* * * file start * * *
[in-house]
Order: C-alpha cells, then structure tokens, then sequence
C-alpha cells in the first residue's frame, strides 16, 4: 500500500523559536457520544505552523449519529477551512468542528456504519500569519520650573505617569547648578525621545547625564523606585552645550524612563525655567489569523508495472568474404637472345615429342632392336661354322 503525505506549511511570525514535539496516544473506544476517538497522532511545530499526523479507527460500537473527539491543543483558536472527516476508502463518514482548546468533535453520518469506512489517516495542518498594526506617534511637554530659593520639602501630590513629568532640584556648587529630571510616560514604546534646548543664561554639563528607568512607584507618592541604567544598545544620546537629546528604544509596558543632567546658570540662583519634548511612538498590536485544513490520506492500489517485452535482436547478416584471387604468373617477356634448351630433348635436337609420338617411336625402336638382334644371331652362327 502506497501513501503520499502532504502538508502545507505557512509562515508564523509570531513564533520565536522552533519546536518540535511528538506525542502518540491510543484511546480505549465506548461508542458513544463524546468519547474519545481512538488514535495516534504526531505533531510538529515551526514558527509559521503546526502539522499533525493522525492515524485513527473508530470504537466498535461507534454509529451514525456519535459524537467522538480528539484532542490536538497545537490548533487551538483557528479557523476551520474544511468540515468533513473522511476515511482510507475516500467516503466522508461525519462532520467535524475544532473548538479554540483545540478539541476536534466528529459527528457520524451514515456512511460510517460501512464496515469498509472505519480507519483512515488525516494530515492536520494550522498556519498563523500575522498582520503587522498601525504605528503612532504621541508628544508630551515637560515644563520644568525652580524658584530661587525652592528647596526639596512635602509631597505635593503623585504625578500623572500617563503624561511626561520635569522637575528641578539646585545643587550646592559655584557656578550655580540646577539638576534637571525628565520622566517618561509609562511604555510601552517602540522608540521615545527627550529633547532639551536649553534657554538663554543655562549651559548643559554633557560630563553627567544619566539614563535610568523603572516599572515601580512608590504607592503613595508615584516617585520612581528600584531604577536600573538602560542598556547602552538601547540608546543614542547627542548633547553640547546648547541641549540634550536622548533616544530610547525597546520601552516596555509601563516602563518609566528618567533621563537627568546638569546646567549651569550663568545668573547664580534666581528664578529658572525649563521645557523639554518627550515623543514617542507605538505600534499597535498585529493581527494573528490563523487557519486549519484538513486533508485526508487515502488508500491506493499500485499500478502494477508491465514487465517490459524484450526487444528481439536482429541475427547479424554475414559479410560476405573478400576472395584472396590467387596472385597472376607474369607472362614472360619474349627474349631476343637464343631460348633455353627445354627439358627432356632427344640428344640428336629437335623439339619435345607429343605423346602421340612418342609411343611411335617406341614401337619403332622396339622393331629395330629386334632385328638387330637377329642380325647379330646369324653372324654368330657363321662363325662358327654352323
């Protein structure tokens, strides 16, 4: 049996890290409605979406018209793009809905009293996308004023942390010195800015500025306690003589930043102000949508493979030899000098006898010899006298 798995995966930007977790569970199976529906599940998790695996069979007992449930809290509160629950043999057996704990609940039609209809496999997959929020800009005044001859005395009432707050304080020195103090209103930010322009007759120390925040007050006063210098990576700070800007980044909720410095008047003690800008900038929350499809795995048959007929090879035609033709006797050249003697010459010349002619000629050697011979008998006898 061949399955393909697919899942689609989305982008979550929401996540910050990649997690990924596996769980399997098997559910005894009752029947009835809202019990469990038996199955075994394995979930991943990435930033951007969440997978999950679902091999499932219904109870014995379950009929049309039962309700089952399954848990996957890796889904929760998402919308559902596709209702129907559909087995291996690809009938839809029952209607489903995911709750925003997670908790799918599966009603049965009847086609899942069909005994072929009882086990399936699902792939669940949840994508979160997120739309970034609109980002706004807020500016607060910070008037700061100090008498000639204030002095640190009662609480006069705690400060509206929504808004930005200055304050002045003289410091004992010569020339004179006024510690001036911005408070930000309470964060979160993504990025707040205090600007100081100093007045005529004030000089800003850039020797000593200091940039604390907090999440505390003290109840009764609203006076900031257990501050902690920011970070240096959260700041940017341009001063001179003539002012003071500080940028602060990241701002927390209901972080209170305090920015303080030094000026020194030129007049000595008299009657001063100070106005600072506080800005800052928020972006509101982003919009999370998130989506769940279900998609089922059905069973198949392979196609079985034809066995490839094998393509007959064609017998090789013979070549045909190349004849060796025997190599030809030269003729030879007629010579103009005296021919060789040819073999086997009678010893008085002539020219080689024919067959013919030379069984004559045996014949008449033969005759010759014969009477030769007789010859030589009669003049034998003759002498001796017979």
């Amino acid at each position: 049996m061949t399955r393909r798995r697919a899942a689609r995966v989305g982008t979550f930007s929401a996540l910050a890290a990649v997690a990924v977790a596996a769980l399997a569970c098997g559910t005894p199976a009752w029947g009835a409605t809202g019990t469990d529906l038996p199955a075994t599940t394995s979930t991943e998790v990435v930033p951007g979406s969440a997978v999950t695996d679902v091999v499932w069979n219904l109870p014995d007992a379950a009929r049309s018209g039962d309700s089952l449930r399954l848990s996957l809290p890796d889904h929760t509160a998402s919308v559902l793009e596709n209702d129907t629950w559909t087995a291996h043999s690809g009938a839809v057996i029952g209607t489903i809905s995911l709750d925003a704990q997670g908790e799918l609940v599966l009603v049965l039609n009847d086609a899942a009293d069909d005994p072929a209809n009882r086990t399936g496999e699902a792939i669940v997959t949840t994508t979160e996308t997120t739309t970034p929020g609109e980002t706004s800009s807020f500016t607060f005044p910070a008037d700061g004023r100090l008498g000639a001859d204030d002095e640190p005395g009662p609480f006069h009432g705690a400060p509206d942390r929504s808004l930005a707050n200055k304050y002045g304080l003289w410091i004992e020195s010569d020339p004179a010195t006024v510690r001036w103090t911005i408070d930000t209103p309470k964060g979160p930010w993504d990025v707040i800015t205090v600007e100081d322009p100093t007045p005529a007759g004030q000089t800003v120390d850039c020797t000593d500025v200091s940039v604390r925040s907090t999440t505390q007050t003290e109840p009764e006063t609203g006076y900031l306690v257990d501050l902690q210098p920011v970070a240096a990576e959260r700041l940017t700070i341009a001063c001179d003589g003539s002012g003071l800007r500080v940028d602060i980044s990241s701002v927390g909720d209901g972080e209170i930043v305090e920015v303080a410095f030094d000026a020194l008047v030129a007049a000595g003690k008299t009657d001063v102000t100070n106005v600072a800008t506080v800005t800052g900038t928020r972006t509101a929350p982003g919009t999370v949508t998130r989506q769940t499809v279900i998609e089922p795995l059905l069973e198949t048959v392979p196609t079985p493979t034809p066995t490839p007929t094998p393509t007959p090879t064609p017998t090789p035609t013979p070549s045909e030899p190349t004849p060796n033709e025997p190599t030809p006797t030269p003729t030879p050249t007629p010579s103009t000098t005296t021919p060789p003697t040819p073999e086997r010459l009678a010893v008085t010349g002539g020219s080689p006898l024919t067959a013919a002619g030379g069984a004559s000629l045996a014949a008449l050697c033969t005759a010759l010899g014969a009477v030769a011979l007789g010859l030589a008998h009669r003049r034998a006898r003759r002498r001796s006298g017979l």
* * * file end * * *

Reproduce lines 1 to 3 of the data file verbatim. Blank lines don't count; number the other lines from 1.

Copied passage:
[in-house]
Order: C-alpha cells, then structure tokens, then sequence
C-alpha cells in the first residue's frame, strides 16, 4: 500500500523559536457520544505552523449519529477551512468542528456504519500569519520650573505617569547648578525621545547625564523606585552645550524612563525655567489569523508495472568474404637472345615429342632392336661354322 503525505506549511511570525514535539496516544473506544476517538497522532511545530499526523479507527460500537473527539491543543483558536472527516476508502463518514482548546468533535453520518469506512489517516495542518498594526506617534511637554530659593520639602501630590513629568532640584556648587529630571510616560514604546534646548543664561554639563528607568512607584507618592541604567544598545544620546537629546528604544509596558543632567546658570540662583519634548511612538498590536485544513490520506492500489517485452535482436547478416584471387604468373617477356634448351630433348635436337609420338617411336625402336638382334644371331652362327 502506497501513501503520499502532504502538508502545507505557512509562515508564523509570531513564533520565536522552533519546536518540535511528538506525542502518540491510543484511546480505549465506548461508542458513544463524546468519547474519545481512538488514535495516534504526531505533531510538529515551526514558527509559521503546526502539522499533525493522525492515524485513527473508530470504537466498535461507534454509529451514525456519535459524537467522538480528539484532542490536538497545537490548533487551538483557528479557523476551520474544511468540515468533513473522511476515511482510507475516500467516503466522508461525519462532520467535524475544532473548538479554540483545540478539541476536534466528529459527528457520524451514515456512511460510517460501512464496515469498509472505519480507519483512515488525516494530515492536520494550522498556519498563523500575522498582520503587522498601525504605528503612532504621541508628544508630551515637560515644563520644568525652580524658584530661587525652592528647596526639596512635602509631597505635593503623585504625578500623572500617563503624561511626561520635569522637575528641578539646585545643587550646592559655584557656578550655580540646577539638576534637571525628565520622566517618561509609562511604555510601552517602540522608540521615545527627550529633547532639551536649553534657554538663554543655562549651559548643559554633557560630563553627567544619566539614563535610568523603572516599572515601580512608590504607592503613595508615584516617585520612581528600584531604577536600573538602560542598556547602552538601547540608546543614542547627542548633547553640547546648547541641549540634550536622548533616544530610547525597546520601552516596555509601563516602563518609566528618567533621563537627568546638569546646567549651569550663568545668573547664580534666581528664578529658572525649563521645557523639554518627550515623543514617542507605538505600534499597535498585529493581527494573528490563523487557519486549519484538513486533508485526508487515502488508500491506493499500485499500478502494477508491465514487465517490459524484450526487444528481439536482429541475427547479424554475414559479410560476405573478400576472395584472396590467387596472385597472376607474369607472362614472360619474349627474349631476343637464343631460348633455353627445354627439358627432356632427344640428344640428336629437335623439339619435345607429343605423346602421340612418342609411343611411335617406341614401337619403332622396339622393331629395330629386334632385328638387330637377329642380325647379330646369324653372324654368330657363321662363325662358327654352323